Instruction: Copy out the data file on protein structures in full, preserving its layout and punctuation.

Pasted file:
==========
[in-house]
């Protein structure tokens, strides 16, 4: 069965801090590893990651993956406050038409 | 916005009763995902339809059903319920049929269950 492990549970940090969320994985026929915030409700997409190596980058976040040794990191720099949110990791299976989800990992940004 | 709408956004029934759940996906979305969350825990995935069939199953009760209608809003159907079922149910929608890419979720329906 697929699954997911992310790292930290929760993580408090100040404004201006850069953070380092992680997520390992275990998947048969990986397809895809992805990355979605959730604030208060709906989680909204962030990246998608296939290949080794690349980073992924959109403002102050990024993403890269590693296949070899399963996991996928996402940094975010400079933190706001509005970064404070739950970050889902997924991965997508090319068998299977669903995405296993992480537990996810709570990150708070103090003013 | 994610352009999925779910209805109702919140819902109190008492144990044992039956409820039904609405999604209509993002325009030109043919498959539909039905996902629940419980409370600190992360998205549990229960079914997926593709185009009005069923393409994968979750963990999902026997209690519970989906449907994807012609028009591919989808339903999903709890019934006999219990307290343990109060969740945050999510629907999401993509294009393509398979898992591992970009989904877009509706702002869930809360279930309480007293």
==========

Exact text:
[in-house]
């Protein structure tokens, strides 16, 4: 069965801090590893990651993956406050038409 | 916005009763995902339809059903319920049929269950 492990549970940090969320994985026929915030409700997409190596980058976040040794990191720099949110990791299976989800990992940004 | 709408956004029934759940996906979305969350825990995935069939199953009760209608809003159907079922149910929608890419979720329906 697929699954997911992310790292930290929760993580408090100040404004201006850069953070380092992680997520390992275990998947048969990986397809895809992805990355979605959730604030208060709906989680909204962030990246998608296939290949080794690349980073992924959109403002102050990024993403890269590693296949070899399963996991996928996402940094975010400079933190706001509005970064404070739950970050889902997924991965997508090319068998299977669903995405296993992480537990996810709570990150708070103090003013 | 994610352009999925779910209805109702919140819902109190008492144990044992039956409820039904609405999604209509993002325009030109043919498959539909039905996902629940419980409370600190992360998205549990229960079914997926593709185009009005069923393409994968979750963990999902026997209690519970989906449907994807012609028009591919989808339903999903709890019934006999219990307290343990109060969740945050999510629907999401993509294009393509398979898992591992970009989904877009509706702002869930809360279930309480007293």